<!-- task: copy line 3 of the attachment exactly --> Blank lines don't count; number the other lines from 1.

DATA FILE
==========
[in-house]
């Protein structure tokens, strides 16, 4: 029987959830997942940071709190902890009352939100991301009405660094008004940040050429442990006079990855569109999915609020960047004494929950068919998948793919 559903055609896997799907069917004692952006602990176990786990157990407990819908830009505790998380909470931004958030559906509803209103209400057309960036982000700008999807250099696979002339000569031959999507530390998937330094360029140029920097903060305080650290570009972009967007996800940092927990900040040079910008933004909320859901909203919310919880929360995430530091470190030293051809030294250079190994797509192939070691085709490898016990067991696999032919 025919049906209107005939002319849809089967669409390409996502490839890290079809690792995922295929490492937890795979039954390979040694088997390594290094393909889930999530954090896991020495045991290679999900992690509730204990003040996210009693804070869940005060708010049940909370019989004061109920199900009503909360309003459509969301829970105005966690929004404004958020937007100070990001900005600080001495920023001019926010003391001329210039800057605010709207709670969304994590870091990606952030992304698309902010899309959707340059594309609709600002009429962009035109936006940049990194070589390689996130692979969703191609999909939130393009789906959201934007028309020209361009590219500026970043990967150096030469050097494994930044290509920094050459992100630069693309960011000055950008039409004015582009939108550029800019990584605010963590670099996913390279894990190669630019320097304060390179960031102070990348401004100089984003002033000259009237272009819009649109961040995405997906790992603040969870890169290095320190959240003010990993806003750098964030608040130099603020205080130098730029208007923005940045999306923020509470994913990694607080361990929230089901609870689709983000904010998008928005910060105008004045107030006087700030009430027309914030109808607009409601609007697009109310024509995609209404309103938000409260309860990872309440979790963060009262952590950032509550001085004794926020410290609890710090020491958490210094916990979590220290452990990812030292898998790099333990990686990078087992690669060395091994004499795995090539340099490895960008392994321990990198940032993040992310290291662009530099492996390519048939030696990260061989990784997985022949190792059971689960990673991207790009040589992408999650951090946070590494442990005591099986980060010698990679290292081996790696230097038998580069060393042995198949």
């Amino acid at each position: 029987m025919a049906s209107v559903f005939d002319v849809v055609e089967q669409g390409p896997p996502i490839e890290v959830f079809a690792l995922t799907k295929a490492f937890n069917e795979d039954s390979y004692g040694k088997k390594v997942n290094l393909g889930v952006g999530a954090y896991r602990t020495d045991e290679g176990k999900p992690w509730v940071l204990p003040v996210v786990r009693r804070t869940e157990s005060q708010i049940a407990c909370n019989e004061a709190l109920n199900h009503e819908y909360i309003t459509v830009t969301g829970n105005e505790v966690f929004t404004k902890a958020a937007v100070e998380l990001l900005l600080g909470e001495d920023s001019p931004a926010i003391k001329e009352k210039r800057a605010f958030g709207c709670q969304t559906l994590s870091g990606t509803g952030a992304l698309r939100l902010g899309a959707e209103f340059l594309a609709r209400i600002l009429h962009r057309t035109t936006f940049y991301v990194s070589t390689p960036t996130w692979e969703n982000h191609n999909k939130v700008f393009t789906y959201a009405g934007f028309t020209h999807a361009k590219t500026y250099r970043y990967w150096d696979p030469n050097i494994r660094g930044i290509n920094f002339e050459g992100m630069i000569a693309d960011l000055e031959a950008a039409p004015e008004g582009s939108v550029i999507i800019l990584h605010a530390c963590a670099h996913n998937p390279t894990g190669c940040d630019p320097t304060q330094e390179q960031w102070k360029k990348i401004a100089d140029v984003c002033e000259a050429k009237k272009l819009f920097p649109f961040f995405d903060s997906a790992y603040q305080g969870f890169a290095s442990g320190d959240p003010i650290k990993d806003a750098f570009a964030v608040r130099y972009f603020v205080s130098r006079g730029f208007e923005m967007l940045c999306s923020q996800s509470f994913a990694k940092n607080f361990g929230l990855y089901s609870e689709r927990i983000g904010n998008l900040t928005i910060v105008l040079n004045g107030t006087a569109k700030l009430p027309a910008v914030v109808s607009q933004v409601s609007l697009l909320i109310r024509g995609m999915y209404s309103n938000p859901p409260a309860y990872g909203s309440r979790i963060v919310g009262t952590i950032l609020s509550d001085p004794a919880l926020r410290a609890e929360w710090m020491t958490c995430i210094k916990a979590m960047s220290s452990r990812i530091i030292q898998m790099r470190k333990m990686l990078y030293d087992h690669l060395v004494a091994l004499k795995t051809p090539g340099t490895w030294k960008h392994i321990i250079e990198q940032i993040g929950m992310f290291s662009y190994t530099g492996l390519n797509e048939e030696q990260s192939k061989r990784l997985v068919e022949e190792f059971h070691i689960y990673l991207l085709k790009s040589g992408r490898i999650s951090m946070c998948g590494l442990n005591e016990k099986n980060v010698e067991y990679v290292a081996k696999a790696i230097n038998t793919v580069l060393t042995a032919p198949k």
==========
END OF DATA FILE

């Amino acid at each position: 029987m025919a049906s209107v559903f005939d002319v849809v055609e089967q669409g390409p896997p996502i490839e890290v959830f079809a690792l995922t799907k295929a490492f937890n069917e795979d039954s390979y004692g040694k088997k390594v997942n290094l393909g889930v952006g999530a954090y896991r602990t020495d045991e290679g176990k999900p992690w509730v940071l204990p003040v996210v786990r009693r804070t869940e157990s005060q708010i049940a407990c909370n019989e004061a709190l109920n199900h009503e819908y909360i309003t459509v830009t969301g829970n105005e505790v966690f929004t404004k902890a958020a937007v100070e998380l990001l900005l600080g909470e001495d920023s001019p931004a926010i003391k001329e009352k210039r800057a605010f958030g709207c709670q969304t559906l994590s870091g990606t509803g952030a992304l698309r939100l902010g899309a959707e209103f340059l594309a609709r209400i600002l009429h962009r057309t035109t936006f940049y991301v990194s070589t390689p960036t996130w692979e969703n982000h191609n999909k939130v700008f393009t789906y959201a009405g934007f028309t020209h999807a361009k590219t500026y250099r970043y990967w150096d696979p030469n050097i494994r660094g930044i290509n920094f002339e050459g992100m630069i000569a693309d960011l000055e031959a950008a039409p004015e008004g582009s939108v550029i999507i800019l990584h605010a530390c963590a670099h996913n998937p390279t894990g190669c940040d630019p320097t304060q330094e390179q960031w102070k360029k990348i401004a100089d140029v984003c002033e000259a050429k009237k272009l819009f920097p649109f961040f995405d903060s997906a790992y603040q305080g969870f890169a290095s442990g320190d959240p003010i650290k990993d806003a750098f570009a964030v608040r130099y972009f603020v205080s130098r006079g730029f208007e923005m967007l940045c999306s923020q996800s509470f994913a990694k940092n607080f361990g929230l990855y089901s609870e689709r927990i983000g904010n998008l900040t928005i910060v105008l040079n004045g107030t006087a569109k700030l009430p027309a910008v914030v109808s607009q933004v409601s609007l697009l909320i109310r024509g995609m999915y209404s309103n938000p859901p409260a309860y990872g909203s309440r979790i963060v919310g009262t952590i950032l609020s509550d001085p004794a919880l926020r410290a609890e929360w710090m020491t958490c995430i210094k916990a979590m960047s220290s452990r990812i530091i030292q898998m790099r470190k333990m990686l990078y030293d087992h690669l060395v004494a091994l004499k795995t051809p090539g340099t490895w030294k960008h392994i321990i250079e990198q940032i993040g929950m992310f290291s662009y190994t530099g492996l390519n797509e048939e030696q990260s192939k061989r990784l997985v068919e022949e190792f059971h070691i689960y990673l991207l085709k790009s040589g992408r490898i999650s951090m946070c998948g590494l442990n005591e016990k099986n980060v010698e067991y990679v290292a081996k696999a790696i230097n038998t793919v580069l060393t042995a032919p198949k």